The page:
If there’s one band who has experienced image problems during their lifetime, it’s the Bee Gees. Whether it be the big hair, even bigger teeth and white outfits of the late ’70s, their outburst on Clive Anderson’s chat show or Robin Gibb’s decision to be a celebrity judge on the BBC’s ill-fated Fame Academy, their perceived ‘naffness’ has always obscured the fact that they’ve actually written some damn fine songs.
It’s easy to forget just how successful the Brothers Gibb have been. Forming 45 years ago, their career has spanned the ’60s, ’70s, ’80s and ’90s and they’ve clocked up an incredible number of hit singles. This album, as the title suggests, follows similar collections of Elvis Presley and The Beatles by focusing exclusively on the band’s number one hits.
Therefore, this is probably aimed at the casual fan more than anything. The hardcore aficionado will probably find nothing to interest them, but then a comprehensive ‘Best Of’ was only released a few years ago. This gathers together, in chronological order, all the number ones from their early days through to their disco heyday, right up to their comeback with You Win Again and rounds things off with the tribute to their late brother Maurice.
The first thing that strikes you when you listen to Number Ones is the amount of tracks that are instantly recognisable. It’s impossible to understate the Bee Gees’ influence and even the most casual of music fans will know classics such as Massachusetts and I’ve Gotta Get A Message To You. These early tracks are a bit hit and miss though – World is a bit bland while Don’t Forget To Remember becomes a bit of a dirge. How Can You Mend A Broken Heart, meanwhile, suffers by comparison to the superlative Al Green cover.
It’s when the album reaches the disco days that this album really takes off. Jive Talkin’, You Should Be Dancing, Stayin’ Alive and Night Fever are all the very definition of perfect pop music. It would be a cynical soul indeed who could fail to surrender to the sheer joy encapsulated in these tracks. Not forgetting the stone cold classic of Tragedy, a song that not even a woefully soulless cover version by Steps could diminish.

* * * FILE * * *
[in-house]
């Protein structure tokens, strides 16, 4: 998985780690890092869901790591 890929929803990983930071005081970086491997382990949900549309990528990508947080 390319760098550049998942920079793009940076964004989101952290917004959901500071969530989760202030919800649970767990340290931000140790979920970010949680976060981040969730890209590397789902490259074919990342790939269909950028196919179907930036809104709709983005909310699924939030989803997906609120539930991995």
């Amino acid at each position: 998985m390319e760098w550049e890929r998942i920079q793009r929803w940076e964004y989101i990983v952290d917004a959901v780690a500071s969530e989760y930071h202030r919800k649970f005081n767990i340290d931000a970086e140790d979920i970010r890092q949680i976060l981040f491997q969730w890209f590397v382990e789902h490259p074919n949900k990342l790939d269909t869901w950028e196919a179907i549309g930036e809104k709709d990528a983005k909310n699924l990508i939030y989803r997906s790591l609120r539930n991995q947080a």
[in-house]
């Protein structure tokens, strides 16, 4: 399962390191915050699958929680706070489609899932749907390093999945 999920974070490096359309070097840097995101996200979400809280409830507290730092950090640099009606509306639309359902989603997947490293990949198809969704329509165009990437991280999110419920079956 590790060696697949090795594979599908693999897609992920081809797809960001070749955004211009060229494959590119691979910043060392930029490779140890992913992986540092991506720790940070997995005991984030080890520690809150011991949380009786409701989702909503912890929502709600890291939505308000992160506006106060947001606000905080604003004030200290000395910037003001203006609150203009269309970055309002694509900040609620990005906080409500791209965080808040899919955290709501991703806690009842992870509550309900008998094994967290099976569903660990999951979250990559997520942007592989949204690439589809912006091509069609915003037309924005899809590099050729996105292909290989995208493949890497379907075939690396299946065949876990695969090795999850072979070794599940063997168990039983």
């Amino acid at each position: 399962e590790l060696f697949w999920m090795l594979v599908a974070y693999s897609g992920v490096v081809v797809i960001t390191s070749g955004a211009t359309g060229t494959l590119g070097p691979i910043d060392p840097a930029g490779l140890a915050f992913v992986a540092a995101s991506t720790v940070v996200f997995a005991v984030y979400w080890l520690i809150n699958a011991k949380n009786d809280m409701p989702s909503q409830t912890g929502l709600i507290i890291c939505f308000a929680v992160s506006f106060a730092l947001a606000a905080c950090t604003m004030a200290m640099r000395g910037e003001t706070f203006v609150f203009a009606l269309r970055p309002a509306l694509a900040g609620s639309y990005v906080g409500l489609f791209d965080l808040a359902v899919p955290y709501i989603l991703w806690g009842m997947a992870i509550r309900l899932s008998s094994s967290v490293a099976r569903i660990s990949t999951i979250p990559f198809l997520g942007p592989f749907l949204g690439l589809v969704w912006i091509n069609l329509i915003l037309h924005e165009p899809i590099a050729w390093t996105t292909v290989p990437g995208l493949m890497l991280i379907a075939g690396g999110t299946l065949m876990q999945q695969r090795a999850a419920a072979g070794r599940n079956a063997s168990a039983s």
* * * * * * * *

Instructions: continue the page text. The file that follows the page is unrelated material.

After these classics of high voices and close harmonies, the album runs out of steam a bit. Love You Inside Out sees the Gibb Bros’ voices sounding almost a parody of them, and the song itself is sounding a bit dated these days. You Win Again was widely seen as the band’s comeback, and is a suitably uplifting track that’s now almost a party staple.
Man In The Middle is the tribute to Maurice Gibb and is a pleasant, if rather plodding, track. There are also two bonus tracks in the shape of Islands In The Stream (originally a hit for Dolly Parton) and Immortality, which is a nice touch for fans but probably unimportant for most casual fans.
If there isn’t a Bee Gees record in your collection, then you could do a lot worse than picking this up. Behind the hair and teeth lies an impressive canon of work and even if their voices get on your nerves a bit after a while, there’s no denying that they’ve created some true classics of modern music. Number Ones is a worthy demonstration of just how good they could be, and a fitting tribute to Maurice Gibb.